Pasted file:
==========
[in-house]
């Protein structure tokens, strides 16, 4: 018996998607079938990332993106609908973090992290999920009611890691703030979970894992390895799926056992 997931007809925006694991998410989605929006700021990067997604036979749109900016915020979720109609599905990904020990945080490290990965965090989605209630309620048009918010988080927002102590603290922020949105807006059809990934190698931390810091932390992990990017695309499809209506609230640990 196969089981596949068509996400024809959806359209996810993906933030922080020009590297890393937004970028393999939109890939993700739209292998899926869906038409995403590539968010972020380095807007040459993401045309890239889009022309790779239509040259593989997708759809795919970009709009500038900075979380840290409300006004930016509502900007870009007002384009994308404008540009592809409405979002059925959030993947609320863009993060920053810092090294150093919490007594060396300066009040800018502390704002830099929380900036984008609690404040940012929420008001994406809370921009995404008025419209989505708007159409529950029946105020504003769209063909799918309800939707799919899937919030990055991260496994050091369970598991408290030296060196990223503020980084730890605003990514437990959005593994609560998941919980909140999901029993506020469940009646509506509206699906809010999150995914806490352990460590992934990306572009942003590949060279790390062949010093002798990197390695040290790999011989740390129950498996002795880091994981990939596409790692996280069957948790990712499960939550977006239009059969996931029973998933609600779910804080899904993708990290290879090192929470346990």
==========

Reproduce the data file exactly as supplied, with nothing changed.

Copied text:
[in-house]
């Protein structure tokens, strides 16, 4: 018996998607079938990332993106609908973090992290999920009611890691703030979970894992390895799926056992 997931007809925006694991998410989605929006700021990067997604036979749109900016915020979720109609599905990904020990945080490290990965965090989605209630309620048009918010988080927002102590603290922020949105807006059809990934190698931390810091932390992990990017695309499809209506609230640990 196969089981596949068509996400024809959806359209996810993906933030922080020009590297890393937004970028393999939109890939993700739209292998899926869906038409995403590539968010972020380095807007040459993401045309890239889009022309790779239509040259593989997708759809795919970009709009500038900075979380840290409300006004930016509502900007870009007002384009994308404008540009592809409405979002059925959030993947609320863009993060920053810092090294150093919490007594060396300066009040800018502390704002830099929380900036984008609690404040940012929420008001994406809370921009995404008025419209989505708007159409529950029946105020504003769209063909799918309800939707799919899937919030990055991260496994050091369970598991408290030296060196990223503020980084730890605003990514437990959005593994609560998941919980909140999901029993506020469940009646509506509206699906809010999150995914806490352990460590992934990306572009942003590949060279790390062949010093002798990197390695040290790999011989740390129950498996002795880091994981990939596409790692996280069957948790990712499960939550977006239009059969996931029973998933609600779910804080899904993708990290290879090192929470346990």